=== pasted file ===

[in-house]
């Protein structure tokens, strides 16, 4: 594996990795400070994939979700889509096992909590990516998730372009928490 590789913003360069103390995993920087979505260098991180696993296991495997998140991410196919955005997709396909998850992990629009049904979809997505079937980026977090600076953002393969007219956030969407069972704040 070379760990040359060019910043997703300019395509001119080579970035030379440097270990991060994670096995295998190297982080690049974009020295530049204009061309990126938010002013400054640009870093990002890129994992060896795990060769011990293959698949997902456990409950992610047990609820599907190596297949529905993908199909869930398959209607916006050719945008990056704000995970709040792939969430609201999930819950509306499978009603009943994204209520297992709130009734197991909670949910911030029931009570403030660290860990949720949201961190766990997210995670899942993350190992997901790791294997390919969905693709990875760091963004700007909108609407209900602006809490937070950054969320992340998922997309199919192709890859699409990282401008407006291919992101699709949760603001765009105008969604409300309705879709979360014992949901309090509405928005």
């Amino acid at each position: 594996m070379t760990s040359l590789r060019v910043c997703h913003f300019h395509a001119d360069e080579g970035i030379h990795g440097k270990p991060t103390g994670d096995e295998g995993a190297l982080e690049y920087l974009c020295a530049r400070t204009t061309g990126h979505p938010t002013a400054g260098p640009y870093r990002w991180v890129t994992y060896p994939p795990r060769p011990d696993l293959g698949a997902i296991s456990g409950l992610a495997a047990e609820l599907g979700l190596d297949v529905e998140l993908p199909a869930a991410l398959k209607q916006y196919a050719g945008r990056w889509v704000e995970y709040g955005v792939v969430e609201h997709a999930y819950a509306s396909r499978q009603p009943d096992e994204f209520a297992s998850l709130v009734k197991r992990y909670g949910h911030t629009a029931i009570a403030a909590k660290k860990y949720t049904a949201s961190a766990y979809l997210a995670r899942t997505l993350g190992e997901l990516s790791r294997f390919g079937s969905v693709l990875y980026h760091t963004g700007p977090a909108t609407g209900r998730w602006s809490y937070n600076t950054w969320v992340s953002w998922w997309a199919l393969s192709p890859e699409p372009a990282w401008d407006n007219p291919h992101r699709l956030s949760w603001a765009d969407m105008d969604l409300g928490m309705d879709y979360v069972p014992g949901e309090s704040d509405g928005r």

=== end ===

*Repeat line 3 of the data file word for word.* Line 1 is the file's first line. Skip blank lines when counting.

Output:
């Amino acid at each position: 594996m070379t760990s040359l590789r060019v910043c997703h913003f300019h395509a001119d360069e080579g970035i030379h990795g440097k270990p991060t103390g994670d096995e295998g995993a190297l982080e690049y920087l974009c020295a530049r400070t204009t061309g990126h979505p938010t002013a400054g260098p640009y870093r990002w991180v890129t994992y060896p994939p795990r060769p011990d696993l293959g698949a997902i296991s456990g409950l992610a495997a047990e609820l599907g979700l190596d297949v529905e998140l993908p199909a869930a991410l398959k209607q916006y196919a050719g945008r990056w889509v704000e995970y709040g955005v792939v969430e609201h997709a999930y819950a509306s396909r499978q009603p009943d096992e994204f209520a297992s998850l709130v009734k197991r992990y909670g949910h911030t629009a029931i009570a403030a909590k660290k860990y949720t049904a949201s961190a766990y979809l997210a995670r899942t997505l993350g190992e997901l990516s790791r294997f390919g079937s969905v693709l990875y980026h760091t963004g700007p977090a909108t609407g209900r998730w602006s809490y937070n600076t950054w969320v992340s953002w998922w997309a199919l393969s192709p890859e699409p372009a990282w401008d407006n007219p291919h992101r699709l956030s949760w603001a765009d969407m105008d969604l409300g928490m309705d879709y979360v069972p014992g949901e309090s704040d509405g928005r």